The Utah Utes have turned to a coach about 80 miles north of their Salt Lake City campus to fill their men’s basketball head coaching position.
Multiple outlets reported on Saturday morning and the Deseret News has confirmed that Utah State Aggies coach Craig Smith has reached an agreement with Utah to fill the vacancy created when Larry Krystkowiak was fired on March 16.
The school announced the hiring a few hours later.
“Craig Smith brings incredible energy and passion, and a proven record of success,” Utes athletic director Mark Harlan said in a statement. “I’m thrilled to have him lead our men’s basketball program, and look forward to our student-athletes experiencing his incredible work ethic, dedication to being a teacher of the game, and his ability to relate with his players and help them achieve their greatest potential.”
Smith, 48, will arrive in Salt Lake City after three seasons at Utah State in which he compiled a 74-23 record (42-13 in Mountain West Conference play) and qualified for the NCAA Tournament all three years. That followed four seasons at South Dakota in which he went 79-55.
Prior to that, he was an assistant coach at Nebraska and Colorado State. Before that, he was the head coach at NAIA Mayville State, where he inherited a program that won one game in the 2003-2004 season and won 17 in the 2004-2005 campaign. Mayville State was the NAIA national runner-up in Smith’s third and final season at the helm.
“My family and I are thrilled to join the University of Utah and the community of Salt Lake City,” Smith said in a statement. “The Utah men’s basketball program has fantastic leadership at the top in Director of Athletics Mark Harlan and his executive team. After visiting with Mark, it became clear that our visions for Utah Basketball were aligned.
“This program has a rich tradition of excellence in the history of college basketball. Our facilities are state-of-the-art and first-class in every way. Our fan base has tremendous energy, knowledge and passion. We can’t wait to pack the Huntsman Center, feed off the energy of The MUSS and bring a consistent winner back to the U!”
Smith’s hiring comes after it was widely reported that the Utes went after former star and current Utah Jazz assistant coach Alex Jensen only to have him decline the opportunity. Another former Utah player, Johnnie Bryant, was also reportedly interested but he will remain the associate head coach of the New York Knicks.
The energetic Smith becomes the 16th head basketball coach in Ute history and will be tasked with reigniting a fan base that has grown somewhat apathetic over the past few seasons as Utah has failed to make the NCAA Tournament since 2016.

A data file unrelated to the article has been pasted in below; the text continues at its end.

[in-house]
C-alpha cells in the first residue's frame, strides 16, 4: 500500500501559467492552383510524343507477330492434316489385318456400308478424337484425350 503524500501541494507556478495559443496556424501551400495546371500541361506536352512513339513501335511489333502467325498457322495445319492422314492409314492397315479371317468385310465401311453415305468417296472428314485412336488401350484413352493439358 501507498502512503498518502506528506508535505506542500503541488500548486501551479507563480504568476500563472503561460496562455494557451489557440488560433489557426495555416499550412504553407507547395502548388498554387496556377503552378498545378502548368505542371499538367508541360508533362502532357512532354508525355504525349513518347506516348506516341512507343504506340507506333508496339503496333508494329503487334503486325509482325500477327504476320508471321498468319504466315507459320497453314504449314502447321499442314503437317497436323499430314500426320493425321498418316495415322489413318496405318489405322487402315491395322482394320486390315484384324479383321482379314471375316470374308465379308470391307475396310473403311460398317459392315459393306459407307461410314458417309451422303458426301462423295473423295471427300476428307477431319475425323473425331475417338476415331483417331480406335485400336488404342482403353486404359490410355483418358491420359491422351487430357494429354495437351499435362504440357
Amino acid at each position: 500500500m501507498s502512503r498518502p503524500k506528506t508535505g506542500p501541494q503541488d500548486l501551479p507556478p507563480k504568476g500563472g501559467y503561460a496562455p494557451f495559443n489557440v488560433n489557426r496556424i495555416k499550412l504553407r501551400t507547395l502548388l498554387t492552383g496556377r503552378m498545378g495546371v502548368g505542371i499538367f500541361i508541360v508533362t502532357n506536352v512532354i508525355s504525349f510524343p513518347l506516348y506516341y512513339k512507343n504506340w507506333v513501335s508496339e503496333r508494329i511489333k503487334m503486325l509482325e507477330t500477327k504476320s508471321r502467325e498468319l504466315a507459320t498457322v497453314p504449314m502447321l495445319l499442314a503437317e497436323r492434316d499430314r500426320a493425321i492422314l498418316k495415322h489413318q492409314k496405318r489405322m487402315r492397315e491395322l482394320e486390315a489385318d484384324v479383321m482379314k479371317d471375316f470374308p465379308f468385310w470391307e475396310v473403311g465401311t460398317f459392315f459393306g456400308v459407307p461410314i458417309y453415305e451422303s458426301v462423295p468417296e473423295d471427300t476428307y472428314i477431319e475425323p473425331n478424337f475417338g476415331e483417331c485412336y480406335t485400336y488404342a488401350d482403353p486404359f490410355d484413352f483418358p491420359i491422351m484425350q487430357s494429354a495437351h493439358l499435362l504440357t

Smith’s more immediate priority, however, will be working to keep the core of last season’s roster intact, as five players have made it known they’re entering the transfer portal. The latest player to decide to enter the portal is also the most significant, as news broke on Friday night that team leader Timmy Allen intends to enter the portal (Riley Battin, Lahat Thioune, Jordan Kellier and Brendan Wenzel are the others).
A native of Stephen, Minnesota, Smith was linked to a number of big jobs this offseason. Most notably, he was reported to be a front runner for the opening at Minnesota after Richard Pitino was fired, but Xavier assistant coach Ben Johnson was hired.
Smith and his wife Darcy have four children.
This now leaves an opening at Utah State, and the new coach will be the program’s third leader since Stew Morrill retired after 17 seasons at the helm.
In both Smith and new head football coach Blake Anderson, Aggie athletic director John Hartwell has hired successful high-energy coaches from low-major programs.
“I would like to thank Craig and his family for their significant contributions to Utah State University,” Hartwell said in a statement. “Craig and his staff did an outstanding job making Aggie men’s basketball a nationally recognized program. We have a tremendous nucleus of student-athletes returning to our program that have helped create a culture of winning and we want to make sure we keep them our priority as we continue to strengthen that culture moving forward.
“This is an extremely attractive job and we have already had tremendous interest from some very good coaches. We will move as quickly and efficiently as we can with this search, but we want to make sure we have the right person to build upon our success of qualifying for each of the last three NCAA Tournaments and winning two of the last three Mountain West Tournament championships.”